Novel Redox-Sensing Modules: Accessory Protein- and Nucleic Acid-Mediated Signaling
Groves, Matthew R.
Lucana, Dario Ortiz de Orue
|2-COMPONENT SYSTEM; Biochemistry & Molecular Biology; CATALASE-PEROXIDASE; CONFORMATIONAL-CHANGES; DAMAGE; DNA-BINDING CHARACTERISTICS; Endocrinology & Metabolism; GENE-EXPRESSION; HBPS; OXIDATIVE STRESS; RNA APTAMERS; SENSOR
|MARY ANN LIEBERT, INC
|ANTIOXIDANTS & REDOX SIGNALING
Significance: Organisms have evolved both enzymatic and nonenzymatic pathways to prevent oxidative damage to essential macromolecules, including proteins and nucleic acids. Pathways modulated by different protein-based sensory and regulatory modules ensure a rapid and appropriate response. Recent Advances: In contrast to classical two-component systems that possess internal sensory and regulatory modules, an accessory protein-dependent redox-signaling system has been recently characterized in bacteria. This system senses extracellular iron-mediated oxidative stress signals via an extracellularly located protein (HbpS). In vivo and in vitro studies allowed the elucidation of molecular mechanisms governing this system. Moreover, recent studies show that nucleic acids may also participate in redox-signaling during antioxidative stress response. Critical Issues: Research for novel redox-signaling systems is often focused on known types of sensory and regulatory modules. It is also often considered that the oxidative attack of macromolecules, leading to modification and degradation processes, is the final step during oxidative stress. However, recent studies have demonstrated that oxidatively modified macromolecules can be intermediary states in the process of redox-signaling. Future Directions: Analyses of adjacent regions of genes encoding for known sensory and regulatory modules can identify potential accessory modules that may increase the complexity of sensing systems. Despite the fact that the involvement of DNA-mediated signaling in the modulation of one bacterial regulator protein has been analyzed in detail, further studies are necessary to identify additional regulators. Given the role of DNA in oxidative-stress response, it is tempting to hypothesize that RNA modules may also mediate redox-signaling. Antioxid. Redox Signal. 16, 668-677.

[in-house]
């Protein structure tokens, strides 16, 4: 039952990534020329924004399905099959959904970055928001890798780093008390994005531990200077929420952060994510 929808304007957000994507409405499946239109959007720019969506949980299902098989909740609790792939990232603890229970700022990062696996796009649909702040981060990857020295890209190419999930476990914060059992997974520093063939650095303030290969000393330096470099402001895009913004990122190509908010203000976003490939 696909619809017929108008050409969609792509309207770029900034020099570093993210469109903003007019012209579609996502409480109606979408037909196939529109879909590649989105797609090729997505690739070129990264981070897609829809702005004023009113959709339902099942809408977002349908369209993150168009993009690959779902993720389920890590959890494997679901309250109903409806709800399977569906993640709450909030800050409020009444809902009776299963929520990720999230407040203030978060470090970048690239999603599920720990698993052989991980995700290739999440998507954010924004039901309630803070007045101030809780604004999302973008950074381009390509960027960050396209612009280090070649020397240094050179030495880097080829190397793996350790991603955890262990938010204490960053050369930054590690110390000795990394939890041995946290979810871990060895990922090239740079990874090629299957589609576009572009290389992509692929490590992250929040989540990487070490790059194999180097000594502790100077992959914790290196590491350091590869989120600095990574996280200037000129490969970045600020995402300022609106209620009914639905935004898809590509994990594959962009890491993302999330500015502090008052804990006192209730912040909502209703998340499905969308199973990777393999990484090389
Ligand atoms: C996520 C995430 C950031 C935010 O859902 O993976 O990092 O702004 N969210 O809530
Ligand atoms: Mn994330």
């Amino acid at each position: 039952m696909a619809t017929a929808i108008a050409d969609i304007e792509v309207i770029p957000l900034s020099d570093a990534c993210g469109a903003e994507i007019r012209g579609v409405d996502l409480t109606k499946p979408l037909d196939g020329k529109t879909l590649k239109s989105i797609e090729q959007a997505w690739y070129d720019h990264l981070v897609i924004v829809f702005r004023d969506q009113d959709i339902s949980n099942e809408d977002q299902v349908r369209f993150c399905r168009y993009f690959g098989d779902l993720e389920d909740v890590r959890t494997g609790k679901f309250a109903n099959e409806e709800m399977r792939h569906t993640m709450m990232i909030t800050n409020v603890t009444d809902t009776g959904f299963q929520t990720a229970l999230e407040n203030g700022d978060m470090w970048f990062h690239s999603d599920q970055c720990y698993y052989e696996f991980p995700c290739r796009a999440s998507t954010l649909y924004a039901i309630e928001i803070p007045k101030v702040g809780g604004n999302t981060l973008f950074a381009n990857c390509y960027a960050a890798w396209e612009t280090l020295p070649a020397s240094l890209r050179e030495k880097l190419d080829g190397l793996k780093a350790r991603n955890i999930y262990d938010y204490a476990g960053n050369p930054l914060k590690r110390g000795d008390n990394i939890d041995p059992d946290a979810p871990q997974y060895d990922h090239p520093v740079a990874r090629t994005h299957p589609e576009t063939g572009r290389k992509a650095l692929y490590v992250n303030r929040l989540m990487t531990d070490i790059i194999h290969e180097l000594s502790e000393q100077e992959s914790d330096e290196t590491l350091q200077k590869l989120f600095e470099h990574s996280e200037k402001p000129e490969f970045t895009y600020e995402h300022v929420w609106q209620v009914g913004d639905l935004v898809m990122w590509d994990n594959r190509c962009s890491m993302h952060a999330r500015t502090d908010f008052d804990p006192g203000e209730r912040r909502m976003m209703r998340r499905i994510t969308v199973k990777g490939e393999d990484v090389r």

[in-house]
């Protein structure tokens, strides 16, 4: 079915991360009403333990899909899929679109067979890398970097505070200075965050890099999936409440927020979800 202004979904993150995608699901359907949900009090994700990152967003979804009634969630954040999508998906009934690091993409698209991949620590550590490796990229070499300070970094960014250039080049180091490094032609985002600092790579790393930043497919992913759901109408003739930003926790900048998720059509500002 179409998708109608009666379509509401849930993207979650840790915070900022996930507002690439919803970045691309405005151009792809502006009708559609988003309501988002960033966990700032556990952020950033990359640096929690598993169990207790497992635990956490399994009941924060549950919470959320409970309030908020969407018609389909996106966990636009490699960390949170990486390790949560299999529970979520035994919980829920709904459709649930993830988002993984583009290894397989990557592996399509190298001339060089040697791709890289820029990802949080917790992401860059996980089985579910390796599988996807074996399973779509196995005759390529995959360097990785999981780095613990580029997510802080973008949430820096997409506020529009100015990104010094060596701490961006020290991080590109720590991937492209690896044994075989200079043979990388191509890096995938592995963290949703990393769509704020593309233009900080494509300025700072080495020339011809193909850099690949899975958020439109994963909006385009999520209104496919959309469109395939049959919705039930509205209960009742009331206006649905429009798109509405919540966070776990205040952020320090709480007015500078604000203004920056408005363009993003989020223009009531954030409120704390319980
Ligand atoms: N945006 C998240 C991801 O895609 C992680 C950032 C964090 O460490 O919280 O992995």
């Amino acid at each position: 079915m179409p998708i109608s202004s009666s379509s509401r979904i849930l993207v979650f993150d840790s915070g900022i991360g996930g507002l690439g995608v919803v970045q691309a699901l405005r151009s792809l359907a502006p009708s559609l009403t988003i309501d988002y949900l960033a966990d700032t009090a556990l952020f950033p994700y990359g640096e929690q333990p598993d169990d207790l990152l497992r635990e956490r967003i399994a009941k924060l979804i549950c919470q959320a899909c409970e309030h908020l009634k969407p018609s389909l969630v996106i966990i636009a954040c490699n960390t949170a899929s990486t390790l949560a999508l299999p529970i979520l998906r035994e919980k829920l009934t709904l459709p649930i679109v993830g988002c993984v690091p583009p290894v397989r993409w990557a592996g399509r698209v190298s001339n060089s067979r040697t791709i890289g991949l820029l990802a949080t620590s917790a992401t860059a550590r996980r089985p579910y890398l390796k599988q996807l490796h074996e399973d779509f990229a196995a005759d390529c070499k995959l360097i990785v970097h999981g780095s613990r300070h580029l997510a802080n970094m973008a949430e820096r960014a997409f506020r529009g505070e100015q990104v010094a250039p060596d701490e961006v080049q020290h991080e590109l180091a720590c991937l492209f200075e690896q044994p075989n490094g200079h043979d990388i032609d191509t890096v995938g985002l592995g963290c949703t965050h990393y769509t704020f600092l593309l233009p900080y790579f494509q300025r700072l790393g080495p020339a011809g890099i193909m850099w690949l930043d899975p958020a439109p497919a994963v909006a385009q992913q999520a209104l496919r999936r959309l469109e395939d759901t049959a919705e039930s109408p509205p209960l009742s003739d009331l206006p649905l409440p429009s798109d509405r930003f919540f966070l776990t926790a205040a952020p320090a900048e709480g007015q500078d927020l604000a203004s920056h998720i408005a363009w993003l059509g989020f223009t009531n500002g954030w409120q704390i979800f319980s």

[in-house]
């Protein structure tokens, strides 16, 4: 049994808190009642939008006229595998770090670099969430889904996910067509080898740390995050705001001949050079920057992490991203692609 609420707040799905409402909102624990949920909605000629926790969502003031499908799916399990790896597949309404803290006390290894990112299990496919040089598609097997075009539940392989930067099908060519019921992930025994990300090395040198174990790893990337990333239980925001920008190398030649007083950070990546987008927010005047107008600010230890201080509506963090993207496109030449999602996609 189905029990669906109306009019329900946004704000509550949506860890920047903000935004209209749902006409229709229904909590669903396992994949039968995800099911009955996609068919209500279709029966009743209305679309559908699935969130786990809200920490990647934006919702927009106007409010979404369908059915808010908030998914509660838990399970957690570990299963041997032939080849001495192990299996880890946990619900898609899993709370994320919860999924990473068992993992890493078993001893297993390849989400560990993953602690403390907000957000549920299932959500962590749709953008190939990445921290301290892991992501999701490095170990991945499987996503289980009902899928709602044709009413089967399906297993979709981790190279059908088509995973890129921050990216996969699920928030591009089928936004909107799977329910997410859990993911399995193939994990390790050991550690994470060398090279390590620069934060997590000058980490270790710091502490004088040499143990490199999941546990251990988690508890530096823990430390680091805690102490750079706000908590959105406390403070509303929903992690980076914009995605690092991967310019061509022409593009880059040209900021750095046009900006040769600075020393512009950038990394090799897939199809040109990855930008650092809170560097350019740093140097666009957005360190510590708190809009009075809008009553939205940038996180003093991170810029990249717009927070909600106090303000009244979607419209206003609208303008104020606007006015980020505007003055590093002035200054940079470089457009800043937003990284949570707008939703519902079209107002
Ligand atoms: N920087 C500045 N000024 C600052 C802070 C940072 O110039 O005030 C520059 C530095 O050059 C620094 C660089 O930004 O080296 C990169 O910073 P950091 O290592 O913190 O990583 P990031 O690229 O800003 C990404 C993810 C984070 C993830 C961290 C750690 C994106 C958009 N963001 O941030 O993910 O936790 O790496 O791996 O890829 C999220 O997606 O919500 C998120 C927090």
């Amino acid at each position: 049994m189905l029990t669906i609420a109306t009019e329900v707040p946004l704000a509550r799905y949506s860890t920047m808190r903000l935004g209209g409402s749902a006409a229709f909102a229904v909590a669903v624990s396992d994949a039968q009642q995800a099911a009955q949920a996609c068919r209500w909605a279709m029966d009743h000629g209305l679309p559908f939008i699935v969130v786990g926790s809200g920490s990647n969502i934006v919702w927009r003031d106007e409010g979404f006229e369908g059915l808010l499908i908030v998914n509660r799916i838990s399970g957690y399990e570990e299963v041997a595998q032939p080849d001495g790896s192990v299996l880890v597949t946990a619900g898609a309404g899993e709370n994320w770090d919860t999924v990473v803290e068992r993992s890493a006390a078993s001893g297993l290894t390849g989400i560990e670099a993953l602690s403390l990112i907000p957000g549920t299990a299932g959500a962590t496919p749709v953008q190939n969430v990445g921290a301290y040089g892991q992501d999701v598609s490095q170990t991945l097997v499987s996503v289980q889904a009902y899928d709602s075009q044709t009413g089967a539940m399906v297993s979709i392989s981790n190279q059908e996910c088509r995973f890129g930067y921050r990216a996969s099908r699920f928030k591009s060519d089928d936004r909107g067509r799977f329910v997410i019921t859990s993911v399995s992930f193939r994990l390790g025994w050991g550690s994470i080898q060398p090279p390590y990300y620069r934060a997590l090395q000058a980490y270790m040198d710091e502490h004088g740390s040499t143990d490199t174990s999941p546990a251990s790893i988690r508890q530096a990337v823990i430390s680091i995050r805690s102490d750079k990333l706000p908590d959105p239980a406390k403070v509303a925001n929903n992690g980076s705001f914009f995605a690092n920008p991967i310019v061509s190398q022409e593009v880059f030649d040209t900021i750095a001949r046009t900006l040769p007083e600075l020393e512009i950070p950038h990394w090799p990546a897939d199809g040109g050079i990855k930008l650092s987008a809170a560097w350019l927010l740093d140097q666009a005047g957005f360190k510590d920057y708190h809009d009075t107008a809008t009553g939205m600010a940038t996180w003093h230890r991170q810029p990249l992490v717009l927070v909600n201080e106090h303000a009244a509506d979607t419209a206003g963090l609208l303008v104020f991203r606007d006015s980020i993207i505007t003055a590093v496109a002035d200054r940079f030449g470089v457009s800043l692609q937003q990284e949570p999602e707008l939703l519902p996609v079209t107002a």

Show full item record